This rare find was an utter relief after reading endless, labored "humour" and folk tales. I can't say that modern humour or ancient fables respect the reader's intelligence much, but this author accomplished the nearly impossible feat of mixing medical explanation, legal machinations, and political intrigue, without making it tedious or unbelievable. I even suspect that my ability to make medical predictions owes its self-satisfaction to subtle hints provided by the author.
That said, it begins to seem by the end of the book that one or more of the protagonist doctors should indeed have seen the medical problem sooner than I did. I have a great deal of sympathy for the self-taught "villian" who spends time in a medical library in order to ferret out and understand malpractice. The villian loses his irresponsible enclosing quotes by the end, but one hopes the author isn't suggesting that patients shouldn't take a degree of control in their own care.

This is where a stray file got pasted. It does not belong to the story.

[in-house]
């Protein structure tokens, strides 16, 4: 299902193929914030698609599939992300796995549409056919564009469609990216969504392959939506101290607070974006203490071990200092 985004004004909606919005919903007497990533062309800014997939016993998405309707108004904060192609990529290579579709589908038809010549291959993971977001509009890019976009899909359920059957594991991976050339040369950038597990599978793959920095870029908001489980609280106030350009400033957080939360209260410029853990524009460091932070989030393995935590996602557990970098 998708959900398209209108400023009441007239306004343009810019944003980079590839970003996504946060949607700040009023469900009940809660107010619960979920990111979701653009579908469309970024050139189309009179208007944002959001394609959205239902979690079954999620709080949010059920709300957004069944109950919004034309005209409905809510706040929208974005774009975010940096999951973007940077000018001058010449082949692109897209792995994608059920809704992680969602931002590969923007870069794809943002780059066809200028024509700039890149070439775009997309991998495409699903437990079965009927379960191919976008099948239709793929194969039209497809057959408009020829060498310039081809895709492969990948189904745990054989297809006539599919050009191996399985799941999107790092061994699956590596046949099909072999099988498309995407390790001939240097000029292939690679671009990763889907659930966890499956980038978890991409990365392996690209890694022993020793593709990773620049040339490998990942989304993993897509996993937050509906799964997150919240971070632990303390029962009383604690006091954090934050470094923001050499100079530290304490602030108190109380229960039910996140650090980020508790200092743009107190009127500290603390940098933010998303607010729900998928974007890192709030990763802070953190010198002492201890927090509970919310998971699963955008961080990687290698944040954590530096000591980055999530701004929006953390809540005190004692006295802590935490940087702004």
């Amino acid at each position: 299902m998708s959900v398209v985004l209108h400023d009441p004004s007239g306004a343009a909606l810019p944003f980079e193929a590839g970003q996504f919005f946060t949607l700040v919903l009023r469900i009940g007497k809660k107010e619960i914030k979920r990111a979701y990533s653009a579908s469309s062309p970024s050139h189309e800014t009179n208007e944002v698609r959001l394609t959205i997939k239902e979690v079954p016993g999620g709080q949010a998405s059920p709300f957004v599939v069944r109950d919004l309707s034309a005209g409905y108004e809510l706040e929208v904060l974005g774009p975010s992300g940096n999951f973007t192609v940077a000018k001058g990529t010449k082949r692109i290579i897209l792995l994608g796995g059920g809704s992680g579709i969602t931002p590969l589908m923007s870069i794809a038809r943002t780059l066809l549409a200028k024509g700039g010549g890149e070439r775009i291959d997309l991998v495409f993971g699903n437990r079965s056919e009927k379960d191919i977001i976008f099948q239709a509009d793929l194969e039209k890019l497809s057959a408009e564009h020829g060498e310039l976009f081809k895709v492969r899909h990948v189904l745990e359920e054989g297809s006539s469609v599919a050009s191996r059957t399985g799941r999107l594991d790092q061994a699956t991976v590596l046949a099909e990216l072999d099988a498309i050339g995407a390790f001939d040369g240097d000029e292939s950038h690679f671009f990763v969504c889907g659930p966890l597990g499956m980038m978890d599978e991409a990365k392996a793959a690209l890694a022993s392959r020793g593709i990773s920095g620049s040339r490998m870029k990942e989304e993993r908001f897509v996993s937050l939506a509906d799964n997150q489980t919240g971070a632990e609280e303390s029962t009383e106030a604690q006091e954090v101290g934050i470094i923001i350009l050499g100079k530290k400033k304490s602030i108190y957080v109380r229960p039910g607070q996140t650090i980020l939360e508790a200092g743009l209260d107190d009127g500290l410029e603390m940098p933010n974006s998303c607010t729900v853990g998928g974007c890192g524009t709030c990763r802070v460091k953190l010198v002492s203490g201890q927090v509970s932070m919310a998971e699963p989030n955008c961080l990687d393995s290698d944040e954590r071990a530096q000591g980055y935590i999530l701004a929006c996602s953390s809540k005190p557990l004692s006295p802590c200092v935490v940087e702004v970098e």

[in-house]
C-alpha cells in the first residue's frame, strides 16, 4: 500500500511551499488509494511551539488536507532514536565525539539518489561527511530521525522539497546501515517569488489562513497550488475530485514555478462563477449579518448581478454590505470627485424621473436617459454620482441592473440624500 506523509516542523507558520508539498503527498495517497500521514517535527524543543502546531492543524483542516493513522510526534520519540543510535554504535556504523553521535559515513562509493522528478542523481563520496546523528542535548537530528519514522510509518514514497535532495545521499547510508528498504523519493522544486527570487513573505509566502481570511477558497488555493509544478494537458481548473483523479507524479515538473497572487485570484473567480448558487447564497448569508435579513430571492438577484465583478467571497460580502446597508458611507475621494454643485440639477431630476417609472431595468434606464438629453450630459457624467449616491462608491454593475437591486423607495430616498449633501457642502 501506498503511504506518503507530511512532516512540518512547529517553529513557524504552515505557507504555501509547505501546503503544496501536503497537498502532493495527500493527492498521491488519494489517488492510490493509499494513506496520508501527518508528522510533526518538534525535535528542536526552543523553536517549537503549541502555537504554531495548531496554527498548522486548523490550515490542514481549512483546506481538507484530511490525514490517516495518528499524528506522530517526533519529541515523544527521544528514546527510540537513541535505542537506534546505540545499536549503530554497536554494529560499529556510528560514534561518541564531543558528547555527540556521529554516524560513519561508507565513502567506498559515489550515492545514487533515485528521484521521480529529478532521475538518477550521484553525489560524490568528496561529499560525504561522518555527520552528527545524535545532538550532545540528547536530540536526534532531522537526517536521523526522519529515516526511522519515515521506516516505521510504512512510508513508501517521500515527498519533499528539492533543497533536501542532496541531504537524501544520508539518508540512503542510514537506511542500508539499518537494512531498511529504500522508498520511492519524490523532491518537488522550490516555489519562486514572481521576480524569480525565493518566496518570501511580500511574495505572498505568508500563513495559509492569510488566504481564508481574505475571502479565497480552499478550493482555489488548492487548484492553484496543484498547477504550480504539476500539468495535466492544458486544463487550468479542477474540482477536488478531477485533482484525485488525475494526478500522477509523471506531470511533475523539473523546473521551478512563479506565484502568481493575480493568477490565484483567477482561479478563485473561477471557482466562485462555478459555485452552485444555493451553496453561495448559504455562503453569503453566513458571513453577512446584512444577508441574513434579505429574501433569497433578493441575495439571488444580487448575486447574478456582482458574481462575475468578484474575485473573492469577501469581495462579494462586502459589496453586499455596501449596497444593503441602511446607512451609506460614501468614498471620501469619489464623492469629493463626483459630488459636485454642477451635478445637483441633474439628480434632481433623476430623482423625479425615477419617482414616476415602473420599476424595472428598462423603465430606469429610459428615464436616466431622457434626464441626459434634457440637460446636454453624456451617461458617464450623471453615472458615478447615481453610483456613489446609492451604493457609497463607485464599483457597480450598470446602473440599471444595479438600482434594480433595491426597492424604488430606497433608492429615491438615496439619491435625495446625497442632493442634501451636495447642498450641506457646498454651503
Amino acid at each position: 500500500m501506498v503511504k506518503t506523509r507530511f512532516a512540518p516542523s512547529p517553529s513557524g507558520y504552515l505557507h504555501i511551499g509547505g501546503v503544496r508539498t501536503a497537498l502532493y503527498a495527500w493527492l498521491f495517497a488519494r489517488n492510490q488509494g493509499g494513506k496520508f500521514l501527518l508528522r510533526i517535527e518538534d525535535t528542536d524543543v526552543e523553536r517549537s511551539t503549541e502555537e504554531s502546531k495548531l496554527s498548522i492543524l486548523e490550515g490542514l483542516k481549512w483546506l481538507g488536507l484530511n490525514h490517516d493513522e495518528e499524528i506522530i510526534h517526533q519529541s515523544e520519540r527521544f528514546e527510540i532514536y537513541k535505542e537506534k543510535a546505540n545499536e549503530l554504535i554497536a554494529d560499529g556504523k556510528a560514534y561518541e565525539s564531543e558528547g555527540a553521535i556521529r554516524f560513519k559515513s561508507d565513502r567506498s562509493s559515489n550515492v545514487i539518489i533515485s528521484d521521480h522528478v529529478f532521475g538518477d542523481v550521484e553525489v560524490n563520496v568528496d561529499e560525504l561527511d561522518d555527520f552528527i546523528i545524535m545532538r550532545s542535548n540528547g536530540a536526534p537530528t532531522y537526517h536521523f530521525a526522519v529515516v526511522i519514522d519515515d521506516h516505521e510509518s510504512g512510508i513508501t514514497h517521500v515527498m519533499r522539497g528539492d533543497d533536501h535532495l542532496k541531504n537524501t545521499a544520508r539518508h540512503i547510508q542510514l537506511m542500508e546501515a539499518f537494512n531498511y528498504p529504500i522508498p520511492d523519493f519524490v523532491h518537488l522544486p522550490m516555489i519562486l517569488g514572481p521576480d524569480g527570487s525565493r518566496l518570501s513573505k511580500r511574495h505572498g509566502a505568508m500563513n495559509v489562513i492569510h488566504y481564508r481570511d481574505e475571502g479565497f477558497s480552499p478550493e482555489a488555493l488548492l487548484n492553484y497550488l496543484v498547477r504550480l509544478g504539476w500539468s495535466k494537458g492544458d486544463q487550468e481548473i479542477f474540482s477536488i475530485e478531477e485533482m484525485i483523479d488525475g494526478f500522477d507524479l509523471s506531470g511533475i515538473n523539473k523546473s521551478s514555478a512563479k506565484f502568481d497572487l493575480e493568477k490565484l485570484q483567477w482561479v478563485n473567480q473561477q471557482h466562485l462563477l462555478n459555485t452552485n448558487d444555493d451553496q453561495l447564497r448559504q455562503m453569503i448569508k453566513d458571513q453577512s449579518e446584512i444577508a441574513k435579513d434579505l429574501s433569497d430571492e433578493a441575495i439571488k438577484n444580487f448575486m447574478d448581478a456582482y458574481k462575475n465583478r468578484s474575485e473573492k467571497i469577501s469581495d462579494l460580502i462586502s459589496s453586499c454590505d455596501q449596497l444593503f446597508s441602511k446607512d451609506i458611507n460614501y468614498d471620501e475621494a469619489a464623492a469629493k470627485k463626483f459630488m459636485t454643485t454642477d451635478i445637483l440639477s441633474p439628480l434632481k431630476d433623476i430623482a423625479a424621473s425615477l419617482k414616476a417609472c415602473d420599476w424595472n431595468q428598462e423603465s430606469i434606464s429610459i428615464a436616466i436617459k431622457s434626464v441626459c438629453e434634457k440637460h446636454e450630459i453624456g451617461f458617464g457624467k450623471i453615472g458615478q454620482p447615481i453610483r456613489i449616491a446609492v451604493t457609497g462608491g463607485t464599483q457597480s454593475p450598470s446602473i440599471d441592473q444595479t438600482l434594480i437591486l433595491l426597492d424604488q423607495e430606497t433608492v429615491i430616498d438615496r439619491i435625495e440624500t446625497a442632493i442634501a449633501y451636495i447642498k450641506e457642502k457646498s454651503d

As an aside, the effect of UV light, blue spectrum in this case, which breaks down biliruben in the body, is something I'd learned of recently in a separate book. It would be interesting indeed if markedly lower cancer rates which occur near the equator could be ascribed to the effects of UV light rather than simple vitamin D.
I have some doubts that this genre is effective for more than simple medical analysis, but am curious if modern versions of the same quality, covering something such as cancer might still exist.